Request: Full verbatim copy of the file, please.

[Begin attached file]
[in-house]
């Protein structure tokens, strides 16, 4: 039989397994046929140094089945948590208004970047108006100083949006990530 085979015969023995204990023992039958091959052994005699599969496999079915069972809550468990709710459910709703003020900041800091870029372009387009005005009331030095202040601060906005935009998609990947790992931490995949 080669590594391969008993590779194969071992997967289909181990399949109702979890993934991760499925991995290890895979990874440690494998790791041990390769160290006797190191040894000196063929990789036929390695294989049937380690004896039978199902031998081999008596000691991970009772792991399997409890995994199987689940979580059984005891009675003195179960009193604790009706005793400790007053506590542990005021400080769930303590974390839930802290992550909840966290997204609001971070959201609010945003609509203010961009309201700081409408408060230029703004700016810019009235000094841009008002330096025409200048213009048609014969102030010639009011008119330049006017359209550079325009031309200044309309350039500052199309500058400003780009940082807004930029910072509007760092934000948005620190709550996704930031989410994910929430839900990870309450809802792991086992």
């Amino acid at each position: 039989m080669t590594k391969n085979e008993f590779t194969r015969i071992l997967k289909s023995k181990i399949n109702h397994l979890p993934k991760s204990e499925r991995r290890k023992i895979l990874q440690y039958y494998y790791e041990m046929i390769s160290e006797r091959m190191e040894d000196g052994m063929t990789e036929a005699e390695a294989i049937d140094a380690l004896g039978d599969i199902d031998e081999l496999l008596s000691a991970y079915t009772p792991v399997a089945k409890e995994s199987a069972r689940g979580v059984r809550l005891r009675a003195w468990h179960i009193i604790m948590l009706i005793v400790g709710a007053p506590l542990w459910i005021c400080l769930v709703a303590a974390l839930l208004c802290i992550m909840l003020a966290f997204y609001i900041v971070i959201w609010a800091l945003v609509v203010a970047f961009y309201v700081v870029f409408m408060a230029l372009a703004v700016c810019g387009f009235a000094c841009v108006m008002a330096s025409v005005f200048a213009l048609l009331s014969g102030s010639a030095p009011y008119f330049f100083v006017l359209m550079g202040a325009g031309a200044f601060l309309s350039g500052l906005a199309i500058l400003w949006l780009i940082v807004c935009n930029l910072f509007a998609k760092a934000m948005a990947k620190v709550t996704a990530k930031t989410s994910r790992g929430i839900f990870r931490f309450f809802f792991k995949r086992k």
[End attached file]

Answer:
[in-house]
């Protein structure tokens, strides 16, 4: 039989397994046929140094089945948590208004970047108006100083949006990530 085979015969023995204990023992039958091959052994005699599969496999079915069972809550468990709710459910709703003020900041800091870029372009387009005005009331030095202040601060906005935009998609990947790992931490995949 080669590594391969008993590779194969071992997967289909181990399949109702979890993934991760499925991995290890895979990874440690494998790791041990390769160290006797190191040894000196063929990789036929390695294989049937380690004896039978199902031998081999008596000691991970009772792991399997409890995994199987689940979580059984005891009675003195179960009193604790009706005793400790007053506590542990005021400080769930303590974390839930802290992550909840966290997204609001971070959201609010945003609509203010961009309201700081409408408060230029703004700016810019009235000094841009008002330096025409200048213009048609014969102030010639009011008119330049006017359209550079325009031309200044309309350039500052199309500058400003780009940082807004930029910072509007760092934000948005620190709550996704930031989410994910929430839900990870309450809802792991086992």
């Amino acid at each position: 039989m080669t590594k391969n085979e008993f590779t194969r015969i071992l997967k289909s023995k181990i399949n109702h397994l979890p993934k991760s204990e499925r991995r290890k023992i895979l990874q440690y039958y494998y790791e041990m046929i390769s160290e006797r091959m190191e040894d000196g052994m063929t990789e036929a005699e390695a294989i049937d140094a380690l004896g039978d599969i199902d031998e081999l496999l008596s000691a991970y079915t009772p792991v399997a089945k409890e995994s199987a069972r689940g979580v059984r809550l005891r009675a003195w468990h179960i009193i604790m948590l009706i005793v400790g709710a007053p506590l542990w459910i005021c400080l769930v709703a303590a974390l839930l208004c802290i992550m909840l003020a966290f997204y609001i900041v971070i959201w609010a800091l945003v609509v203010a970047f961009y309201v700081v870029f409408m408060a230029l372009a703004v700016c810019g387009f009235a000094c841009v108006m008002a330096s025409v005005f200048a213009l048609l009331s014969g102030s010639a030095p009011y008119f330049f100083v006017l359209m550079g202040a325009g031309a200044f601060l309309s350039g500052l906005a199309i500058l400003w949006l780009i940082v807004c935009n930029l910072f509007a998609k760092a934000m948005a990947k620190v709550t996704a990530k930031t989410s994910r790992g929430i839900f990870r931490f309450f809802f792991k995949r086992k």